I know, from my own experience, the power of much of what he recommends, for example the power of taking the step of quantifying the top level project drivers; to clarify the stakeholder values. This step is like day from the night of the pervasive management BS driving most all software projects.
He tries to describe pitfalls, so we can avoid them. I like such a balanced picture, and a realistic picture.
One central idea, if not THE central idea, is that there is a causal chain from the central `business' objectives of the development project, to the stakeholders, their values, and finally to the means (design) to deliver prioritized satisfaction of those values. I am totally in sympathy with that idea, and it has been totally missing from the current `agile' culture, as I have repeatedly pointed out.
IT systems are too important to society to be put in the hands of `coders' who cannot raise their sights to the interests and values of victims of their craft.
Gojko gives us a practical set of tools to work this value chain, and maintain its integrity during change.
Are their things I would improve upon? Of course; and so will Gojko, and hopefully maybe you, reading this. But we all are subject to the cultural maturity of our clients and students. We cannot impose `ideas of sophistication' on the many who are not yet motivated, experienced and ready for such `improvements'. Culture change takes decades, at least, and we have to be patient.
I, for one, would be delighted if Gojko helps us get more buy-in, for real, of the central practice of `recognizing that the central mission for IT developers is to consistently, early, frequently, and cumulatively deliver central, critical, high-level improvements to the stakeholders'.
Imagine if we `nerds' one day became famous for our ability to deliver amazing value quickly?
18 November 2012
1 of 1 people found the following review helpful
on 17 December 2012
The book is intentionally concise and precise, since its purpose is to be a reference, both visual and textual. It describes a methodology on how to describe the impact that new projects/applications will have on the business. This methodology involves continuous and peer-oriented exchanges between business experts and senior consultants/IT experts. Its result is a visual map that helps understanding the goals of a projects and how the involved team can achieve them.
I still have to test by myself, but it seems that the methodology can be introduced quickly, given that the team is prone to it (and probably that the team is made by professionals already working together). Obviously mastering it is no way an easy task, and experience is required in order to be effective in impact mapping.
Overall a good reference on a technique that may change the way the teammates work together when defining a new project goals and the way to reach them.
1 of 1 people found the following review helpful
on 21 November 2012
Hi - I realised yesterday that I had a problem describing the objectives of a software project and articulating it to stakeholders. This morning I read this book, this afternoon I implemented my first impact map, and it feels much better than the reams of documentation I had been busy not quite getting round to updating, and the various powerpoint decks I never quite got to the end of. So on the technique itself, very useful.
On the book itself - it is a simple idea - well described, without un-necessary padding. A key thing here is the book is short, it doesn't waffle like many other similar books. I literally was able to read and being implementing in a day.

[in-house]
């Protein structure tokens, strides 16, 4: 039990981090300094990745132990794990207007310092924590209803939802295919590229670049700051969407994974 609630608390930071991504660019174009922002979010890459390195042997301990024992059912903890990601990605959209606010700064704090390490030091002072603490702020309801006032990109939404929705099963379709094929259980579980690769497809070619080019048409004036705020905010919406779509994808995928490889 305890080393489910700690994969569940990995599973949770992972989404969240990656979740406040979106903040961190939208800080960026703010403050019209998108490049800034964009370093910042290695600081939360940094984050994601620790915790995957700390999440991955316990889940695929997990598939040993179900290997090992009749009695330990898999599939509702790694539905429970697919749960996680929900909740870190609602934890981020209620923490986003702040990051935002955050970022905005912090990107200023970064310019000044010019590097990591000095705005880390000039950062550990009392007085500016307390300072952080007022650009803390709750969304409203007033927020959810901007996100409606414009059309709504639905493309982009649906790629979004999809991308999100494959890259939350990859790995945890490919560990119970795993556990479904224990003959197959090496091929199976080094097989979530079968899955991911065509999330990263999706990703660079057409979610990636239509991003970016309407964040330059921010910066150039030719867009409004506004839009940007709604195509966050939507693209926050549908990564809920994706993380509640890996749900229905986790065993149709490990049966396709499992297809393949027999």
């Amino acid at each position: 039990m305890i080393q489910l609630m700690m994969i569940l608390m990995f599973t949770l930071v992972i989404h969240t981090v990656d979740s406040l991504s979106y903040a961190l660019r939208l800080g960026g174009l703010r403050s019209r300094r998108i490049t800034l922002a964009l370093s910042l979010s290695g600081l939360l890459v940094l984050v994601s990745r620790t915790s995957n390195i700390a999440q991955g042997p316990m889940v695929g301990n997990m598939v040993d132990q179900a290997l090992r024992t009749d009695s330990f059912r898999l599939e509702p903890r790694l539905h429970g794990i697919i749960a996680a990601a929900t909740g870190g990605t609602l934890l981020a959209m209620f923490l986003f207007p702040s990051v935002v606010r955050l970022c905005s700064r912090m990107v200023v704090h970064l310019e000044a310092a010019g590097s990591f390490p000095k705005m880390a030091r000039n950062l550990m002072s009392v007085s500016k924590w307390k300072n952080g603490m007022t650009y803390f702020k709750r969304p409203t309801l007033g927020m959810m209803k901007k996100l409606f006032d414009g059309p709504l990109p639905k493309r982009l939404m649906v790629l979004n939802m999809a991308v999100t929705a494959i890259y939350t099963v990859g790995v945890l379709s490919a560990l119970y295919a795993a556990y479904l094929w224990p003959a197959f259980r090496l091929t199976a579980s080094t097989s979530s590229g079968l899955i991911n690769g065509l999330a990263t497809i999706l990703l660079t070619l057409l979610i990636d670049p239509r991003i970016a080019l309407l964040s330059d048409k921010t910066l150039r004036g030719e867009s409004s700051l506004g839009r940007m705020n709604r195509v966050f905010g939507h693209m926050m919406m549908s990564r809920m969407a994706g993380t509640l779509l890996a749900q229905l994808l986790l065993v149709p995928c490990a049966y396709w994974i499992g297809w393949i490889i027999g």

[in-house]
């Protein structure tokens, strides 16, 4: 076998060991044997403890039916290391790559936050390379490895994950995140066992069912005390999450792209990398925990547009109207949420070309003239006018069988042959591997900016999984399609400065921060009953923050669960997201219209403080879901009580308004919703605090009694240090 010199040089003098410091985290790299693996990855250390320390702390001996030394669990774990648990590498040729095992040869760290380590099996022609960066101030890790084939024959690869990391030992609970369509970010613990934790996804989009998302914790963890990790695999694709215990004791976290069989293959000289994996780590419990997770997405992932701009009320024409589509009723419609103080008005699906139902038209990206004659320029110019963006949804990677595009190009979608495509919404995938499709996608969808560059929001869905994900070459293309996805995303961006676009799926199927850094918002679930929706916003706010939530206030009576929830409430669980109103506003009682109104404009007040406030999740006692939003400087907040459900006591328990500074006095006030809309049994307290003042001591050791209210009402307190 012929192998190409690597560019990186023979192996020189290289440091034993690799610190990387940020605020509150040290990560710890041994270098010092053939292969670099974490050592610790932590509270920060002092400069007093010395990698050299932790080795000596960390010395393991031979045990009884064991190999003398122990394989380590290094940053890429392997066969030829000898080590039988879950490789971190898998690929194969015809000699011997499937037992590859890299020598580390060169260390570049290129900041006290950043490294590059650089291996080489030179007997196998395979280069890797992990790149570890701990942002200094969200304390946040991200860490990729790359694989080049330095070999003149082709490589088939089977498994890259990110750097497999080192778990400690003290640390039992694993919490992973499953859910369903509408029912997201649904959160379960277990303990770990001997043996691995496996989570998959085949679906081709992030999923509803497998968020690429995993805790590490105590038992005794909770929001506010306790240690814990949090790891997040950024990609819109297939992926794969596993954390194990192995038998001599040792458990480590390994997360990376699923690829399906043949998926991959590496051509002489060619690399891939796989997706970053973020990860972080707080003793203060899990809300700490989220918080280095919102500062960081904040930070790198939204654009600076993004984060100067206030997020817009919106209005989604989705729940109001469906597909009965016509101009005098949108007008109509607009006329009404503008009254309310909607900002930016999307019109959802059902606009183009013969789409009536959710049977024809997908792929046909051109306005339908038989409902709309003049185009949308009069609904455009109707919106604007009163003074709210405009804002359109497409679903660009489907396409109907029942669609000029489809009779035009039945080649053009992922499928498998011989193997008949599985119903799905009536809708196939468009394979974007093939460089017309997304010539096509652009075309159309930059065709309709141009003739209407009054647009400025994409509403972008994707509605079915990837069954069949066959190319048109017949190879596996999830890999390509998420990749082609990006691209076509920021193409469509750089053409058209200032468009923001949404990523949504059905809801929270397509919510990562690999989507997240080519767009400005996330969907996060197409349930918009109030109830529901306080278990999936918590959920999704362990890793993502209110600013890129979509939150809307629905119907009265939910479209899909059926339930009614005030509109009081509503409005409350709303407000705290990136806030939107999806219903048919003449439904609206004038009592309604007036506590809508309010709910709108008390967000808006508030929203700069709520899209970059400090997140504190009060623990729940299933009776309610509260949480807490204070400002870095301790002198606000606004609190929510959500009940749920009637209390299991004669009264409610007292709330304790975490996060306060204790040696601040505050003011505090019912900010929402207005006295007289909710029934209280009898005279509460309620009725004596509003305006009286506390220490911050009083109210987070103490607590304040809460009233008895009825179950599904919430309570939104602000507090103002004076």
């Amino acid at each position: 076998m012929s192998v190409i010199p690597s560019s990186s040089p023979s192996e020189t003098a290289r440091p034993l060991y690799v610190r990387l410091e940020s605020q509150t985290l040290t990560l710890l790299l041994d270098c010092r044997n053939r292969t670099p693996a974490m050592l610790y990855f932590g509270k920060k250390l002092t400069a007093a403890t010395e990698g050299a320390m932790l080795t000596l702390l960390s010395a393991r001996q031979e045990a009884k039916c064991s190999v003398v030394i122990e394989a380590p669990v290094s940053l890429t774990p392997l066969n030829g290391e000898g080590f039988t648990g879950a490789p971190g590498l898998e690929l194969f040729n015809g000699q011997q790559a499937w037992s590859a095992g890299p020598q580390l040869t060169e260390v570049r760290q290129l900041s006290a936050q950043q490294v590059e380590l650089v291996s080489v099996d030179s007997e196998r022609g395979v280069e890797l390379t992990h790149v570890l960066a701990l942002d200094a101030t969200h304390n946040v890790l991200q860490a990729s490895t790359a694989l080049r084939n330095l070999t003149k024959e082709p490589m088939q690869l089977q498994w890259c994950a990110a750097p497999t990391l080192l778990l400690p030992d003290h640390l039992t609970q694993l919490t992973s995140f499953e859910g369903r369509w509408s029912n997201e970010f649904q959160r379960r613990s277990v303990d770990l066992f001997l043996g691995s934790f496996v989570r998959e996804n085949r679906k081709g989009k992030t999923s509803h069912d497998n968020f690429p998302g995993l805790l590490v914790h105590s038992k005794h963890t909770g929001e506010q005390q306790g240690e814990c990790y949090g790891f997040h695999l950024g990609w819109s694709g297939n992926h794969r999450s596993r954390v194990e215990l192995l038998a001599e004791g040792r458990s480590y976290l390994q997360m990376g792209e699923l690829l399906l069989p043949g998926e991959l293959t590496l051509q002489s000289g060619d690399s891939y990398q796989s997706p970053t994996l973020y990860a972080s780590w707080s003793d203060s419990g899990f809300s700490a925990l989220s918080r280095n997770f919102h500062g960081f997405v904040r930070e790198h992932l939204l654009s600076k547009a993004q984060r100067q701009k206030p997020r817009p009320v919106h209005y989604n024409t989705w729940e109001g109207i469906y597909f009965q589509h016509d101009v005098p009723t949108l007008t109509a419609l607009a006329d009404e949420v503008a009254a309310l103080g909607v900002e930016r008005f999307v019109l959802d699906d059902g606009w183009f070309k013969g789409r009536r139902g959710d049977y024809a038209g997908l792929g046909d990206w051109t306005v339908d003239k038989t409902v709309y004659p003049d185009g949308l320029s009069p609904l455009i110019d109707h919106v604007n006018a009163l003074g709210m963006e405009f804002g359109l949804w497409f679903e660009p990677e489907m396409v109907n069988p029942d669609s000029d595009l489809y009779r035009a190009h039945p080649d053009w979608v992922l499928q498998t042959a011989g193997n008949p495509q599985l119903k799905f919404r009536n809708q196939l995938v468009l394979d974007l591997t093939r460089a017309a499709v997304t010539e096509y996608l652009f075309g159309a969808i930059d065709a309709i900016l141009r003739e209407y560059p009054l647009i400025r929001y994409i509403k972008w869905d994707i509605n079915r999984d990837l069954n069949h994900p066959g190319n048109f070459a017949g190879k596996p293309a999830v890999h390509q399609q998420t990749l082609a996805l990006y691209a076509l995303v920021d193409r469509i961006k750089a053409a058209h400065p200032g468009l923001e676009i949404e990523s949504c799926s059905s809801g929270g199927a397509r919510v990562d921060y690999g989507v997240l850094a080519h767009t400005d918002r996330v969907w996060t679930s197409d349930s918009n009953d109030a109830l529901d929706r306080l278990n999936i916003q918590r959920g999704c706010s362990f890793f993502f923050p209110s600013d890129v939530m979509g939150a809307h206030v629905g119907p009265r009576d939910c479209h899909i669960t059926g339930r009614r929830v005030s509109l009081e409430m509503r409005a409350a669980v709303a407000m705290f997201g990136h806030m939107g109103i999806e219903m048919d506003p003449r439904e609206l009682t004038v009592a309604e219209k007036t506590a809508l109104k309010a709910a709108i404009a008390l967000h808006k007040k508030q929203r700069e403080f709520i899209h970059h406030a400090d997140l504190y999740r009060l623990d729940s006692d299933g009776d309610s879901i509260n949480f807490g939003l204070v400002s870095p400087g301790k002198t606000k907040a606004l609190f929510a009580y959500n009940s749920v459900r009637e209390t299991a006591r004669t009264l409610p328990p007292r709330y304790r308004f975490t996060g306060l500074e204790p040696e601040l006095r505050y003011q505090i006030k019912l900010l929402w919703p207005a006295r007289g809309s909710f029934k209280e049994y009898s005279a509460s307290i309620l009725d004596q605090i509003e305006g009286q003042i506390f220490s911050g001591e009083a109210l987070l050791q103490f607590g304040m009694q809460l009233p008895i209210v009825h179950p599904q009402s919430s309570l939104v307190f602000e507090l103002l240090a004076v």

on 30 January 2014
In many companies, the gap between business people and development team is pretty huge.
- Dev teams are working using a water-scrum-fall methodology. This means that only the development teams are agile while the business is still working old school style.
- Dev teams and business should communicate really more.
- Communication is often a document-based communication. Business and dev teams are “sharing” information only via specifications documents
- Dev teams are not aware of the real business goal behind a not-that-well-written user story; they do not know what kind of business value (impact) their development would bring.
- Dev teams and business are even not speaking the same language!
This book will give you the right tool to solve all this.
Impact mapping will get business and technical people together. They will share goals. They will share and agree on what are the different options that would reach the goals. Business and technical people will build the map together, having the same objectives in mind, sharing the same vocabulary. Even user stories will be tied to the impact map, using the same actors, impacts and deliverables. This will obviously bring agility into business team as switching to one branch to another if the first choice doesn’t match the measured goal, requires a short feedback loop.
Thank you Gojko for having gathered all those great ideas within that short, useful, practical, reference book!
on 13 November 2012
This book provides an overview of Impact Mapping, and has purposely been kept short.
Having read this, I like the problems it is trying to solve, more specifically, the problems it is highlighting as being a common factor for project failure. I like the way Impact Mapping encourages collaboration across teams to clearly identify goals and the means for reaching said goals:
"Senior business sponsors are usually not technology experts, so the solutions they propose might not be optimal (cheapest, fastest to implement, least risky or whatever makes solutions optimal in your context). When the business goals are not communicated clearly, technology experts cannot suggest a better solution if it exists"
How true this is, and how easily Impact Mapping appears to facilitate this alternative discovery.
"Assumption is the mother of all f**" goes the saying, and for me I like the fact that Impact Mapping provides a way to highlight assumptions clearly.
I look forward to seeing how the community around Impact Mapping grows and how this might be applied to my future projects.
Again, I would give this 5 stars, but I think a few more examples would have been good. That said, there is further information on the website and I'm sure as the community grows there will be further real world examples available.
Short but sweet.